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Institutional Research Quarterly Newsletter

Volume 3, Issue 4
July 2003

About OIR

Mission Statement

Staff:

About Planning & Analysis

Staff:

  • Al Menard,
    Associate Vice President

  • Susan Linn,
    Executive Assistant

Your comments about this newsletter are greatly appreciated.

2001-03 Research Notes

Table of Contents

The OIR staff have been busy with several major projects this spring. Below are links to important additions to our Web site.

Your comments about the newsletter are appreciated.

Research Notes
Major Trends At JMU, 1990-91 To 2002-03

James Madison University has changed dramatically in the last dozen years. The growth from 11,000 students to nearly 16,000 students has had a major impact on the university's academic offerings, physical plant, its faculty and staff, and the Harrisonburg community. While some changes have been fairly dramatic, some equally important changes have occurred slowly and only reveal their importance over a relatively long period of time. The purpose of this Research Notes is to highlight the major changes in JMU and raise some possible implications for the next ten years.

What is remarkable about these trends is that while students and faculty have changed significantly during a very difficult financial climate, JMU students continue to graduate at a very high rate and express very high levels of satisfaction with the university. One might expect that a growth of almost 45 percent in twelve years would have a significant impact on student perceptions of the institution and how they perform academically. By all indicators, JMU continues to be a very positive place for students, both academically and socially. It is a testament to the skill and quality of the instructional faculty that they continue to provide an excellent educational experience despite the large changes in the faculty and students.

What are the implications for the next ten years for JMU from these trends? A few possibilities are noted below:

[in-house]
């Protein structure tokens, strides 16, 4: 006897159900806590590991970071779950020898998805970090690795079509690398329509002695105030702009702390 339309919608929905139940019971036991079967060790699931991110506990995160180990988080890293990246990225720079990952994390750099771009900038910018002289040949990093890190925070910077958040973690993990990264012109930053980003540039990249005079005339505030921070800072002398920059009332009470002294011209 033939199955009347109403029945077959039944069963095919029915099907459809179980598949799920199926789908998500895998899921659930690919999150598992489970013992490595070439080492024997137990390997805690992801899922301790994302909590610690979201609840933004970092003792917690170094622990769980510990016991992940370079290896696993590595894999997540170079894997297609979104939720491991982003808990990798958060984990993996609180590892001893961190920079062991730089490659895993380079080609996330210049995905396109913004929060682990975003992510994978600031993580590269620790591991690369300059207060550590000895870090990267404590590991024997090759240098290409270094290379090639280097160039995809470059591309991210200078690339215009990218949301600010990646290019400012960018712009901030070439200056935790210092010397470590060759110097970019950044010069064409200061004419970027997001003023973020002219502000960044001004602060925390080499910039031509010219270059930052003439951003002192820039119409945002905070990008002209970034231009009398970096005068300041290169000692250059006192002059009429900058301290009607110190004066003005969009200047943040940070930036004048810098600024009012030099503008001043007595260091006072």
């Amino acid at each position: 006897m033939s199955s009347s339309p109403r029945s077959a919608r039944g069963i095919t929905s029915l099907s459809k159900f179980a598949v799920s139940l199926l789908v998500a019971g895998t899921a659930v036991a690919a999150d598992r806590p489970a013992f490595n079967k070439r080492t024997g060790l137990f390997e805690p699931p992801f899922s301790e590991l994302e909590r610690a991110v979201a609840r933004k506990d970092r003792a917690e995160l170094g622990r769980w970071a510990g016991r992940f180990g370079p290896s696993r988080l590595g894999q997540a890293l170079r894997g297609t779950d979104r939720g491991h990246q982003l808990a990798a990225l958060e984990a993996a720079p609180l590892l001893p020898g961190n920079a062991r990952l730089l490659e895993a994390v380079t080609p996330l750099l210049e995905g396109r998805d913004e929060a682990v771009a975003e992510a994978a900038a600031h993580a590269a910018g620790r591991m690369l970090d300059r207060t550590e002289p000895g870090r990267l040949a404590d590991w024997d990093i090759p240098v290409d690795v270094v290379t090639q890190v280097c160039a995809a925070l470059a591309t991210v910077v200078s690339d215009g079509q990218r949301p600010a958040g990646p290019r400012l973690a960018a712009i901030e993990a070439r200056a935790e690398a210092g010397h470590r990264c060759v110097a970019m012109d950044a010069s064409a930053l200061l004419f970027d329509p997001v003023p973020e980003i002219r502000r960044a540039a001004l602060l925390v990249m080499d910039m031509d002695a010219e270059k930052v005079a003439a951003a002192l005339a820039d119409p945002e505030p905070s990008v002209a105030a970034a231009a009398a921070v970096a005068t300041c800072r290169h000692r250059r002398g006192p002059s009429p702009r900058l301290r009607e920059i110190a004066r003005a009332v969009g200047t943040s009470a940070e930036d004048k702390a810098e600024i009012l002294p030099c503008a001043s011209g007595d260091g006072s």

• The increased percentage of students who are female has had an impact on the social and academic environment of the university.

  • While the percentage of minority students at JMU has remained fairly constant, the dramatic decline in African-American students has been a source of concern to many individuals.

  • The continued financial stress of the Commonwealth will likely result in students funding higher percentages of their total education.
  • The Commonwealth is expecting more than 38,000 additional students to seek higher education by 2010. Most Virginia public institutions, including JMU, will not likely increase undergraduate enrollment unless sufficient funding and facilities are provided. The implication is that JMU will become even more highly selective.

You may view the entire Research Notes at: http://www.jmu.edu/instresrch/StudiesNotesNews.shtml#Notes

Facilities Inventory and Utilization Reports

Annually OIR and Resource Planning submit to SCHEV a facilities inventory file of all space on campus. We currently have more than 12,000 unique spaces in the file. The inventory has been placed online so that space can be reviewed by building.  Departments have the ability to search for space assigned to them.

JMU Performance Measures Database